Unsurprisingly, Mozilla is pleased with Microsoft's shift. "We at Mozilla are very excited for IE to join Firefox in providing predictable, top-tier performance on asm.js code and from my discussions with the Chakra team, I expect this will be the case," said Luke Wagner, an asm.js developer at Mozilla, in a blog post.

Gaurav Seth, principal manager of Microsoft's Chakra team, and Ed Maurer, principal group software engineering manager of the the team, praised asm.js as a tool that runs nearly as well as software that lives on a PC's hard drive. "Asm.js is a clear step towards enabling near-native performance for the Web platform," they said, "which is why we're excited to bring it to Chakra in an upcoming release."

Why asm.js matters

JavaScript, while universally supported in browsers and running much faster than a few years ago, still can't match the speed of software that runs natively on an operating system. But an asm.js-optimized browser can run a limited subset of JavaScript operations very fast. A closely related project called Emscripten lets programmers convert their native software, usually written with languages like C and C++, into asm.js-ready JavaScript.

Among asm.js-based games released on the Web are Monster Madness, Dungeon Defenders and Cloud Raider. Epic's Unreal Engine, a foundation used to power other games, also runs in asm.js.

Microsoft likes what it sees with asm.js. "We believe that asm.js and the work we do to enable asm.js has the potential to provide speed benefits to many more scenarios over a period of time," Maurer and Seth said.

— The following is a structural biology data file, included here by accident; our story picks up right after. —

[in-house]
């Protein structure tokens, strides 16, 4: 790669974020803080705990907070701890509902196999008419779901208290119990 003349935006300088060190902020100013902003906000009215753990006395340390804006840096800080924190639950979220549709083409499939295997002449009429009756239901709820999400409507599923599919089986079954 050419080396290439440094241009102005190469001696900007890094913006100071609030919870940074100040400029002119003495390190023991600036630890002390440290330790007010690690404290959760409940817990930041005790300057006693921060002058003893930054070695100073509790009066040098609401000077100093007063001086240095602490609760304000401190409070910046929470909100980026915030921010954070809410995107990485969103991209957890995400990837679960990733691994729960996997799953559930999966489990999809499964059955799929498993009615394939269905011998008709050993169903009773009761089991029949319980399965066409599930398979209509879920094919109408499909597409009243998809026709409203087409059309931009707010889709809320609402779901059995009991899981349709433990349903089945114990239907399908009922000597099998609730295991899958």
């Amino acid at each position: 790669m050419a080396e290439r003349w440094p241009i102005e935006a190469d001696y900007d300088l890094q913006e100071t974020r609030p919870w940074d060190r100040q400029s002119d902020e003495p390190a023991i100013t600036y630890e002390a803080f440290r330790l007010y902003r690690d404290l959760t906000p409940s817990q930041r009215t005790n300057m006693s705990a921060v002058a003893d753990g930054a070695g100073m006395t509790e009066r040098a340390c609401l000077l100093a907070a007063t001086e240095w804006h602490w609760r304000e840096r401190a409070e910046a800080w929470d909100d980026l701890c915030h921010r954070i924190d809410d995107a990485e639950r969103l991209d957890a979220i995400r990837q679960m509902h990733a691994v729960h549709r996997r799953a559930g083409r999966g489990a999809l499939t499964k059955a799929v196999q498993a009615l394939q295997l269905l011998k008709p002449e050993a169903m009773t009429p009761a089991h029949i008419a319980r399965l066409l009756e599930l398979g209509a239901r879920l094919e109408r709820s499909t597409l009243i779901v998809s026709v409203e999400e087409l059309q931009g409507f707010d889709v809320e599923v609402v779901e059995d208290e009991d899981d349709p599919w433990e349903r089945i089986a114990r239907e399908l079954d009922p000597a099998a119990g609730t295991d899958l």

Microsoft also likes that -- in contrast with two Web programming technologies from Google, Dart and Native Client -- asm.js is compatible with existing browsers' JavaScript even if they don't explicitly support it.

"The fact that asm.js is a pure subset of JavaScript...guarantees interoperability across platforms and browsers. This means that engines that support asm.js light up the new features, while engines that don't will simply run with degraded performance," Seth and Maurer said. "Since the beginning of Chakra, our team's focus has always been to prioritize this approach to new functionality."

Google has put a high priority on fast JavaScript performance and has been making asm.js adjustments in its Chrome browser, in part through a project called TurboFan. The Chrome team is "actively experimenting" with invoking TurboFan when the browser sees a programmer's "use asm" command in Web page code, the TurboFan team said in February in response to a request to support asm.js.

"We're already beta testing TurboFan in Chrome 41, which significantly improves the performance of numeric code like asm.js," the TurboFan team said. "One could consider this issue 'mostly fixed.' We are actively experimenting with the policy to activate TurboFan, and one signal is the 'use asm' directive" that Web pages use to invoke asm.js.

Updated at 4:41 am PT with further background.